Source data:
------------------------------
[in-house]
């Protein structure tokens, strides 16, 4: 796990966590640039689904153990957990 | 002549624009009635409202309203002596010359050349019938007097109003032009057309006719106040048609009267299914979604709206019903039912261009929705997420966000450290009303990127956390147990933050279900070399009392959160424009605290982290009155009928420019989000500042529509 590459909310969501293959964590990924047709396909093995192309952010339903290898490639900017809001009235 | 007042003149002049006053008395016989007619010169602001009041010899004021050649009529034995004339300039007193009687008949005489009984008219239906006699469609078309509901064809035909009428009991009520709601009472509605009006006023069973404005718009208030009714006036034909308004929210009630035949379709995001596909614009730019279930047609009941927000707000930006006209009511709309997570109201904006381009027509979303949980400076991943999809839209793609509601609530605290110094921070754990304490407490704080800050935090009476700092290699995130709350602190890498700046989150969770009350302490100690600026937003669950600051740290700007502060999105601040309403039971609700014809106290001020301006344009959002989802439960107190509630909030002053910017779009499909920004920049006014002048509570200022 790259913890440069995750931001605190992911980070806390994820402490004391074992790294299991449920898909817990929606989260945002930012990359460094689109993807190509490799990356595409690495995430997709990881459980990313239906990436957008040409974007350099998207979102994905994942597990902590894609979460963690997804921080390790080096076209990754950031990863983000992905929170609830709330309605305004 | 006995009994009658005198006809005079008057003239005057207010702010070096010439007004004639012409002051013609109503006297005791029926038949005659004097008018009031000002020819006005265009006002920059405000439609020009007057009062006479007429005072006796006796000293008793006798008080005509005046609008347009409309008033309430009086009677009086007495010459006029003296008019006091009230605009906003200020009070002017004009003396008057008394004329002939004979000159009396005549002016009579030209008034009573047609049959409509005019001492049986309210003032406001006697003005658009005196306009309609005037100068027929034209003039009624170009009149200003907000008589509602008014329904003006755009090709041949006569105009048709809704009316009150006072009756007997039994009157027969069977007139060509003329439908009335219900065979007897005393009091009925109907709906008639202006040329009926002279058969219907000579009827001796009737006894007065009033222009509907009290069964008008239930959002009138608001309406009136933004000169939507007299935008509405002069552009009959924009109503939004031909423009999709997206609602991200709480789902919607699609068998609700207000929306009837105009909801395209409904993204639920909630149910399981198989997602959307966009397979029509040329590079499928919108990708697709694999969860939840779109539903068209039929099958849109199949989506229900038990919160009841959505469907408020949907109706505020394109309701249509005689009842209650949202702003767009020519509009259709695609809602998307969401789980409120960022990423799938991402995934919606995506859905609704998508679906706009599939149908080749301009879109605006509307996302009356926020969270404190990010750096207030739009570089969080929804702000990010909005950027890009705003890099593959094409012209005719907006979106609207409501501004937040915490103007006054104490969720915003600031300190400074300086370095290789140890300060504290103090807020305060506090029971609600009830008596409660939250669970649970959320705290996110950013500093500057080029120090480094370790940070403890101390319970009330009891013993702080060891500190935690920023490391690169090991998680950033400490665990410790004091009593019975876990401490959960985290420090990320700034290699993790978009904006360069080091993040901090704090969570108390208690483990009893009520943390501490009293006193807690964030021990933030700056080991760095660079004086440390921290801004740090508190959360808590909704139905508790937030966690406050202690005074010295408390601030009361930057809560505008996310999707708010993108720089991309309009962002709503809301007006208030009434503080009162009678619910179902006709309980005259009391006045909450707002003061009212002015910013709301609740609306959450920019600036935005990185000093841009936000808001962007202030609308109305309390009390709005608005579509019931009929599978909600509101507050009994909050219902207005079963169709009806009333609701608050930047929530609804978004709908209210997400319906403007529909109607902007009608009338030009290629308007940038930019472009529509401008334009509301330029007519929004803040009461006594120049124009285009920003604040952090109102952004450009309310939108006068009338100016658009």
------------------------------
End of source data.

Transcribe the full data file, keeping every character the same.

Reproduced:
[in-house]
């Protein structure tokens, strides 16, 4: 796990966590640039689904153990957990 | 002549624009009635409202309203002596010359050349019938007097109003032009057309006719106040048609009267299914979604709206019903039912261009929705997420966000450290009303990127956390147990933050279900070399009392959160424009605290982290009155009928420019989000500042529509 590459909310969501293959964590990924047709396909093995192309952010339903290898490639900017809001009235 | 007042003149002049006053008395016989007619010169602001009041010899004021050649009529034995004339300039007193009687008949005489009984008219239906006699469609078309509901064809035909009428009991009520709601009472509605009006006023069973404005718009208030009714006036034909308004929210009630035949379709995001596909614009730019279930047609009941927000707000930006006209009511709309997570109201904006381009027509979303949980400076991943999809839209793609509601609530605290110094921070754990304490407490704080800050935090009476700092290699995130709350602190890498700046989150969770009350302490100690600026937003669950600051740290700007502060999105601040309403039971609700014809106290001020301006344009959002989802439960107190509630909030002053910017779009499909920004920049006014002048509570200022 790259913890440069995750931001605190992911980070806390994820402490004391074992790294299991449920898909817990929606989260945002930012990359460094689109993807190509490799990356595409690495995430997709990881459980990313239906990436957008040409974007350099998207979102994905994942597990902590894609979460963690997804921080390790080096076209990754950031990863983000992905929170609830709330309605305004 | 006995009994009658005198006809005079008057003239005057207010702010070096010439007004004639012409002051013609109503006297005791029926038949005659004097008018009031000002020819006005265009006002920059405000439609020009007057009062006479007429005072006796006796000293008793006798008080005509005046609008347009409309008033309430009086009677009086007495010459006029003296008019006091009230605009906003200020009070002017004009003396008057008394004329002939004979000159009396005549002016009579030209008034009573047609049959409509005019001492049986309210003032406001006697003005658009005196306009309609005037100068027929034209003039009624170009009149200003907000008589509602008014329904003006755009090709041949006569105009048709809704009316009150006072009756007997039994009157027969069977007139060509003329439908009335219900065979007897005393009091009925109907709906008639202006040329009926002279058969219907000579009827001796009737006894007065009033222009509907009290069964008008239930959002009138608001309406009136933004000169939507007299935008509405002069552009009959924009109503939004031909423009999709997206609602991200709480789902919607699609068998609700207000929306009837105009909801395209409904993204639920909630149910399981198989997602959307966009397979029509040329590079499928919108990708697709694999969860939840779109539903068209039929099958849109199949989506229900038990919160009841959505469907408020949907109706505020394109309701249509005689009842209650949202702003767009020519509009259709695609809602998307969401789980409120960022990423799938991402995934919606995506859905609704998508679906706009599939149908080749301009879109605006509307996302009356926020969270404190990010750096207030739009570089969080929804702000990010909005950027890009705003890099593959094409012209005719907006979106609207409501501004937040915490103007006054104490969720915003600031300190400074300086370095290789140890300060504290103090807020305060506090029971609600009830008596409660939250669970649970959320705290996110950013500093500057080029120090480094370790940070403890101390319970009330009891013993702080060891500190935690920023490391690169090991998680950033400490665990410790004091009593019975876990401490959960985290420090990320700034290699993790978009904006360069080091993040901090704090969570108390208690483990009893009520943390501490009293006193807690964030021990933030700056080991760095660079004086440390921290801004740090508190959360808590909704139905508790937030966690406050202690005074010295408390601030009361930057809560505008996310999707708010993108720089991309309009962002709503809301007006208030009434503080009162009678619910179902006709309980005259009391006045909450707002003061009212002015910013709301609740609306959450920019600036935005990185000093841009936000808001962007202030609308109305309390009390709005608005579509019931009929599978909600509101507050009994909050219902207005079963169709009806009333609701608050930047929530609804978004709908209210997400319906403007529909109607902007009608009338030009290629308007940038930019472009529509401008334009509301330029007519929004803040009461006594120049124009285009920003604040952090109102952004450009309310939108006068009338100016658009």